Author Linda Cobb
Master Gardener Linda Cobb

Linda Cobb is a garden writer and certified Master Gardener who lives in Spartanburg, South Carolina. She is the author of My Gardener's Guide: Easy Steps to a Better Garden.

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Our Garden by Linda Cobb

Our Garden in Fall

With the onset of cooler weather, comes the change of seasons. Make way for violas, cabbages, asters, and pumpkins!

After several very hot summer months, we will welcome September and October with open arms.  Here comes less humidity, cooler days, and crisp night air.  It is time to prune gardenias after the last bloom has faded away.  Cut off any dead stems from daylily plants, especially the seed pods that form on the ends of the flower stems.  Transplant flats of pansies, alyssum, poppies, and candytuft that have been grown from seed. Propagate hardwood cuttings from camellias, azaleas, and hollies. 

The Chrysanthemum show will be starting any day now.  After pinching off the tops of the plants on Memorial Day, 4th of July, and Labor Day settle back and let them bloom!  Remember to check any plant coming indoors for bugs lurking under plant leaves and on stems.  Bring all plants indoors by October 15.

After pruning your roses in August, be prepared for the fall blast of blooms that is coming.  Do not fertilize the roses any more, as they will be preparing for winter after this heavy bloom period.  Redo window boxes for fall and winter by adding dwarf English Boxwoods or small Dwarf Alberta Spruces, along with some trailing ivy, chrysanthemums, or pansies.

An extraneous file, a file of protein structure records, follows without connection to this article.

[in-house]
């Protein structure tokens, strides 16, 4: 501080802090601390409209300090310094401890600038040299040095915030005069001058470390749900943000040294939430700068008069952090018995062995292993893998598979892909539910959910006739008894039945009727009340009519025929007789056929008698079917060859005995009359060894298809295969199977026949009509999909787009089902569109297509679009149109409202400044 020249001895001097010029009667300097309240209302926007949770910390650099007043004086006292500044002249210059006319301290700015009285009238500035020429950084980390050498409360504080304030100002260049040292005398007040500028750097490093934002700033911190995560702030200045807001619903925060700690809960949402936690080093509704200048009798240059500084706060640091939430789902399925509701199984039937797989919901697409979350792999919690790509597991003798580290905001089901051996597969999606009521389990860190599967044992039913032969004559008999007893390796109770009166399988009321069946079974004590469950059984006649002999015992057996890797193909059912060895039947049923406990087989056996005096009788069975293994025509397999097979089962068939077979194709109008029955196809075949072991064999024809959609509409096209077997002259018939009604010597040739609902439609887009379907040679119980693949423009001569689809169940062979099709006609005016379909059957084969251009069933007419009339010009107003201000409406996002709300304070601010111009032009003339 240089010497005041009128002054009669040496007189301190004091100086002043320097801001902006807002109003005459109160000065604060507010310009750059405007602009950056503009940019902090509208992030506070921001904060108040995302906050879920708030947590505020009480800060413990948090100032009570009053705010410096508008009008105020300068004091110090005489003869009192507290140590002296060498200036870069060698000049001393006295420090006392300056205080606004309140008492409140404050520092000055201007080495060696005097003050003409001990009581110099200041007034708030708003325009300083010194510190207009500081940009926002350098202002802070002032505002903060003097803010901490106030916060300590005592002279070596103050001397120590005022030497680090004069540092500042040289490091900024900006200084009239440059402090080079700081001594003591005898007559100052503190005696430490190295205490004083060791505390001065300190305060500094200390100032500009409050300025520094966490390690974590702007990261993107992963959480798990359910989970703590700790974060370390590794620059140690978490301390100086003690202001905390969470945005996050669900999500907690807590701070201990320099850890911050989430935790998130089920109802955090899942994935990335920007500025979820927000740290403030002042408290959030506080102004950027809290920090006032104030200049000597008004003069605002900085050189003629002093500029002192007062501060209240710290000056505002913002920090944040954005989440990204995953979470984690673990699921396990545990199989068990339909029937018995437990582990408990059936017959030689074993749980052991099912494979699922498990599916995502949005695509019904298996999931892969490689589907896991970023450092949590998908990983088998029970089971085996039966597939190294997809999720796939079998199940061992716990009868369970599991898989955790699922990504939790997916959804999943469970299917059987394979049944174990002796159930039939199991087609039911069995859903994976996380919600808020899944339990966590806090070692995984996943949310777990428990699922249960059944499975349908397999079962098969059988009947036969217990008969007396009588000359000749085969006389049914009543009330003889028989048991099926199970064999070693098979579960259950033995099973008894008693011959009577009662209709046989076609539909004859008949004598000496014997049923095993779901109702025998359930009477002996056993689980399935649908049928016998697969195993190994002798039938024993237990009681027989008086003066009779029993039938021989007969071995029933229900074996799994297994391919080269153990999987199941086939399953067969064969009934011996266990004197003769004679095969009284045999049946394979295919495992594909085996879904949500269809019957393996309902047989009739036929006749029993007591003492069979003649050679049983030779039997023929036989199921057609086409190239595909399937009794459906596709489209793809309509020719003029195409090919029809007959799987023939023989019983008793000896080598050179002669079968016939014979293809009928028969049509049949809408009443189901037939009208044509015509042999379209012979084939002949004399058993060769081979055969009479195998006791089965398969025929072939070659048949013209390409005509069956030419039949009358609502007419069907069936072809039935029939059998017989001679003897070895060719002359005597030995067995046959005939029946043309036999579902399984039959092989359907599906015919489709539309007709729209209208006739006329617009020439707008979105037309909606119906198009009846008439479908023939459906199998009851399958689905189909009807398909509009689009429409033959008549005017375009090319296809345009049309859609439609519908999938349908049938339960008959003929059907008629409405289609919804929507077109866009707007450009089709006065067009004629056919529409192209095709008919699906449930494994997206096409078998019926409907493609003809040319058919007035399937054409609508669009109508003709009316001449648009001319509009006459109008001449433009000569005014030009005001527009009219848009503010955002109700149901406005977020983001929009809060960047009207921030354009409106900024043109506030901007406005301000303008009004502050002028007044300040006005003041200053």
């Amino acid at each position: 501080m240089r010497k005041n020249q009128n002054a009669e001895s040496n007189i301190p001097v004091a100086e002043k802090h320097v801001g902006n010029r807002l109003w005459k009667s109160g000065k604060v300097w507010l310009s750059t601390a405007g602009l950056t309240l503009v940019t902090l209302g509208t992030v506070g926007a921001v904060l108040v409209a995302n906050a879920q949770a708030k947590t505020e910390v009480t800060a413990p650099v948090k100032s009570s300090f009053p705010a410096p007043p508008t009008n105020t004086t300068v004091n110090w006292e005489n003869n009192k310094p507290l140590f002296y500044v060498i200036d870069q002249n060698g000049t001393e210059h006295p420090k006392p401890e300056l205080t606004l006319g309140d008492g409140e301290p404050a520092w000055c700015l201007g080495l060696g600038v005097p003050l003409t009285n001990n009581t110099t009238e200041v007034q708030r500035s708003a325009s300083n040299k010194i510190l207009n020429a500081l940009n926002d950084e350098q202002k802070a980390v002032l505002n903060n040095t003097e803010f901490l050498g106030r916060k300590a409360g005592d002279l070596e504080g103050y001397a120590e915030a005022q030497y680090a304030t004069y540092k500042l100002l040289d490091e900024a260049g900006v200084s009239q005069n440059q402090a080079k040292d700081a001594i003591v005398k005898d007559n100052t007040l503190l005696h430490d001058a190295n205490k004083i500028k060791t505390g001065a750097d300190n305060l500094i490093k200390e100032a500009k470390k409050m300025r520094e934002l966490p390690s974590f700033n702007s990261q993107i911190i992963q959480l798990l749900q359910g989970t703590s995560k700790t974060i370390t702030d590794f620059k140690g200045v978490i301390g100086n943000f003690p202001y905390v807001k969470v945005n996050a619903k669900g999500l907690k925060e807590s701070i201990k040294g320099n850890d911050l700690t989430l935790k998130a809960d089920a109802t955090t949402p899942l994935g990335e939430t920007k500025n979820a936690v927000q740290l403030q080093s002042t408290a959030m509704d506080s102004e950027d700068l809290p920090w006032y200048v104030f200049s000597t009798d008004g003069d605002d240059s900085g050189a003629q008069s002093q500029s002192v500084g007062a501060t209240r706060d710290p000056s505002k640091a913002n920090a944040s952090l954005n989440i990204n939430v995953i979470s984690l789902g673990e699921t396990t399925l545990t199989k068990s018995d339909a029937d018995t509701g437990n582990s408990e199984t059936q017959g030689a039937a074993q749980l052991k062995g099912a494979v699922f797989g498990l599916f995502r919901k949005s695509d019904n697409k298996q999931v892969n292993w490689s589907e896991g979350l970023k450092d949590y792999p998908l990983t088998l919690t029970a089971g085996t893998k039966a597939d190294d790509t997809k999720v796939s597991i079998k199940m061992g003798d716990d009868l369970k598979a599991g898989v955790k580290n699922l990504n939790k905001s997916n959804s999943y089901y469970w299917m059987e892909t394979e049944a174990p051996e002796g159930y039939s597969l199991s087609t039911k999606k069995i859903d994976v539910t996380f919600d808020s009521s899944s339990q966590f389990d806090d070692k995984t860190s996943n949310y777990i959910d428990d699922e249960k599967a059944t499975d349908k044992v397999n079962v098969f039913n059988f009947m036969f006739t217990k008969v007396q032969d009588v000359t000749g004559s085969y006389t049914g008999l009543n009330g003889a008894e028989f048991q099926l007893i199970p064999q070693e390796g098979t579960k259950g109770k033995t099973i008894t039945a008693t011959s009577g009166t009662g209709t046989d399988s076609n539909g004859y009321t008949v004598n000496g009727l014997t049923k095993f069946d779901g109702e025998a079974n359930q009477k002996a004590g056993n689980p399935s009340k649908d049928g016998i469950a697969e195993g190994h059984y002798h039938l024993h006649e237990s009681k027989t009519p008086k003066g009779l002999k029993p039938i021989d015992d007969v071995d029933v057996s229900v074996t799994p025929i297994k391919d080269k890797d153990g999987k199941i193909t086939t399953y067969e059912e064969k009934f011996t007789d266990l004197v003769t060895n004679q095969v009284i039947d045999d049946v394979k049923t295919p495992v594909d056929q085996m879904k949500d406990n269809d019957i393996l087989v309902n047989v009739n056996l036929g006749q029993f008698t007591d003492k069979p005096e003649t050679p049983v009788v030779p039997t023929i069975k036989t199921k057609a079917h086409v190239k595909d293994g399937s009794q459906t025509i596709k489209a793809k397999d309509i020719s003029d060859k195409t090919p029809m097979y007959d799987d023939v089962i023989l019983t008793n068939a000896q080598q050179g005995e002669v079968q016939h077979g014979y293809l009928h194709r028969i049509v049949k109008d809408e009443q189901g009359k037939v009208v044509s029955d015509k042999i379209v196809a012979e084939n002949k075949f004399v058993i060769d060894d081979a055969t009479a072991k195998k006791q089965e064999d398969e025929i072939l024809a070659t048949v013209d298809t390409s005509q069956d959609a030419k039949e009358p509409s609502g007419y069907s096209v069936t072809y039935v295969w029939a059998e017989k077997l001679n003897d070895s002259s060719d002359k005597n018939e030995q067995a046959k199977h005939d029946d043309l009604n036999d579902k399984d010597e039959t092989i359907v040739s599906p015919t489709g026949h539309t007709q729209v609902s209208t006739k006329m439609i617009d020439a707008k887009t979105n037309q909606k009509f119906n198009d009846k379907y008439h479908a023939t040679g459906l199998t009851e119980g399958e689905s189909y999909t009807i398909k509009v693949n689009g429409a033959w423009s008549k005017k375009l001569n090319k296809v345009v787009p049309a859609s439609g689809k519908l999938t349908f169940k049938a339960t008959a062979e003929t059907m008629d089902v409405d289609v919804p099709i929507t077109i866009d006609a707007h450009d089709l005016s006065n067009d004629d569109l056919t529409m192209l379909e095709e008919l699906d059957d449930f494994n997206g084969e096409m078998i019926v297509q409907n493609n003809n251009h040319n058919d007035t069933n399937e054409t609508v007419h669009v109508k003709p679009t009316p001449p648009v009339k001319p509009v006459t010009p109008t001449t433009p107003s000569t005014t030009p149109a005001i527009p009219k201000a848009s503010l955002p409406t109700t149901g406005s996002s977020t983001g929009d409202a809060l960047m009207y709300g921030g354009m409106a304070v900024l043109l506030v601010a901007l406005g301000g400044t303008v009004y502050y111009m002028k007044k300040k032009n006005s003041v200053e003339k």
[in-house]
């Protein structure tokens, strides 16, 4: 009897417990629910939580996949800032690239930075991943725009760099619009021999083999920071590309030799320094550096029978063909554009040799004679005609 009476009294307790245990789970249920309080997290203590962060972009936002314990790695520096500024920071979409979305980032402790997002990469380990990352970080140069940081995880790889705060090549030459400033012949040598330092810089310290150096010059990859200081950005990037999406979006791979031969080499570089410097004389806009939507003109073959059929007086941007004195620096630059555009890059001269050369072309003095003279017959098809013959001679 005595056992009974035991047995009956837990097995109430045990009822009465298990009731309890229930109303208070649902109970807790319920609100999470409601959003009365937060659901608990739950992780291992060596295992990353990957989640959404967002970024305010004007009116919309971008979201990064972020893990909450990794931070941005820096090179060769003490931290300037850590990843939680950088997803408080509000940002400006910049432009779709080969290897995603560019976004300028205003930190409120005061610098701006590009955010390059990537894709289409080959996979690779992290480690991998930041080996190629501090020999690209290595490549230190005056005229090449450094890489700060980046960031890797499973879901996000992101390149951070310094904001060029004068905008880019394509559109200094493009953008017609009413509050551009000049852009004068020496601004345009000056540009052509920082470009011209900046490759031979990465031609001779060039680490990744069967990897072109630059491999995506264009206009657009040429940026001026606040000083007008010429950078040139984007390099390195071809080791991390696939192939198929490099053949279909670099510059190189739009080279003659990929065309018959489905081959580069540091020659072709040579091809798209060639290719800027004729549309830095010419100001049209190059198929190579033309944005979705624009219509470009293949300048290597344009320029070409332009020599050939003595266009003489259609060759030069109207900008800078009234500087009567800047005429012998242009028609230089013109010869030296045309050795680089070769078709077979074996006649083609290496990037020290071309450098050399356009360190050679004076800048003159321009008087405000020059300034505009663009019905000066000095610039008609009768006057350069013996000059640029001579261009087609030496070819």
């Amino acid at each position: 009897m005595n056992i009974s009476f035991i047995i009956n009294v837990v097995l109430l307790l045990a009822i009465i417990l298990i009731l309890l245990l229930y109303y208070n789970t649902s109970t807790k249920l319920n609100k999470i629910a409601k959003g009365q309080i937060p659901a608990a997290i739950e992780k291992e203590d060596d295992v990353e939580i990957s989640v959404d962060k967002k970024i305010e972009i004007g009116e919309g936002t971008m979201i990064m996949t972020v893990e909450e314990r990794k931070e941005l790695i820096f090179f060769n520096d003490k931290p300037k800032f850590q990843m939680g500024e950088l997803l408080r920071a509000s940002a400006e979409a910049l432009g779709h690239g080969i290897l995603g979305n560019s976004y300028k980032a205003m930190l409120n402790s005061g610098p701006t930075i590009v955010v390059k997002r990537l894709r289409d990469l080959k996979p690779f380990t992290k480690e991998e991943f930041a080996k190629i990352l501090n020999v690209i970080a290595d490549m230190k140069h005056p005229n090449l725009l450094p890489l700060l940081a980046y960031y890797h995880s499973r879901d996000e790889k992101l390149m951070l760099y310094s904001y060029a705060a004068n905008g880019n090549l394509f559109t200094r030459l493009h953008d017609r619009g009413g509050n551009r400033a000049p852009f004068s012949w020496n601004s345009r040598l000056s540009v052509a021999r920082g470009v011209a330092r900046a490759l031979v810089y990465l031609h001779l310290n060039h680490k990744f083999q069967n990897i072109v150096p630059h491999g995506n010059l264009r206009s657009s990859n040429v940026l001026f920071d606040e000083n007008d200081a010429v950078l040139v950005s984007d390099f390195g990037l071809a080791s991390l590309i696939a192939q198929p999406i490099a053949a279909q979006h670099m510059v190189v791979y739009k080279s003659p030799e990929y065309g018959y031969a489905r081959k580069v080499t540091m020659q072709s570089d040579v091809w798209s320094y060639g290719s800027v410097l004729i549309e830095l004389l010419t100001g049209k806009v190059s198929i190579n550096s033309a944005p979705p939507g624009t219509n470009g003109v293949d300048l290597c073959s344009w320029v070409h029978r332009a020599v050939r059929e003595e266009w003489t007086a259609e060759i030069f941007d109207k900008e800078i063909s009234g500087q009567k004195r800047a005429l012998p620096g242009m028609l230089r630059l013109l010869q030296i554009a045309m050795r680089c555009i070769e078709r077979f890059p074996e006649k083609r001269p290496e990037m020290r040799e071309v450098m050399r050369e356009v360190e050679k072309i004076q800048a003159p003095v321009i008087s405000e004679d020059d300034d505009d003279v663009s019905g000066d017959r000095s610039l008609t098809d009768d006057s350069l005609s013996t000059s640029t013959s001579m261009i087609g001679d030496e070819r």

Fall is a great time to plant perennials because they spend all winter getting settled into their new spaces, and putting down roots.  Come springtime, they will be ready to bloom their heads off.  Remember, fall is still a great time to get some fantastic sale items if you want to give those plants a head start.

One of the great plants is Sedum ‘Autumn Joy’. Time after time, this plant is mentioned
by great gardeners everywhere.  It is a succulent, which means it can take drought conditions well, as they store water in their fleshy leaves.  The plant starts out in the springtime with pink blooms on it.  As fall arrives, the pink blooms turn a nice rusty color.  Leave the flower heads on the stems throughout the winter.  That provides a nice winter interest in an otherwise bleak landscape.  Try it, Sedum ‘Autumn Joy.’

Aster ‘Monch’ is blooming its head off, and Plumbago ground cover has taken on that wonderful rusty color and is blooming in blue flowers.  Pee Gee hydrangea is blooming now and soon it will be time to dry those perfect hydrangeas.  If you select the faded blossoms, or the ones that have turned green, they will dry better.  Put the cut hydrangeas in a vase with water, and then let it evaporate naturally.  The result will be a perfectly dried hydrangea bloom.  Enjoy the cooler weather.

Adding bulbs to your garden should become an annual activity.  This year add a collection of different shades of blue Muscari.  Also pick up several bags of Angelique tulips at any home store.  When planting any tulip bulb, remember to dig several really large holes (about 15 inches across) and plant about twenty tulips in each hole.  Volume is a big deal here.  The group of blooming bulbs will look better to you and all your visitors.  Another tip is to remember to chill the tulip bulbs for three weeks prior to planting.  The reason for this is that we have such warm winters here that the chilling period in the refrigerator is needed.  Remember, you are investing in spring when you are planting bulbs.

Posted by Linda on Sep 01, 2006

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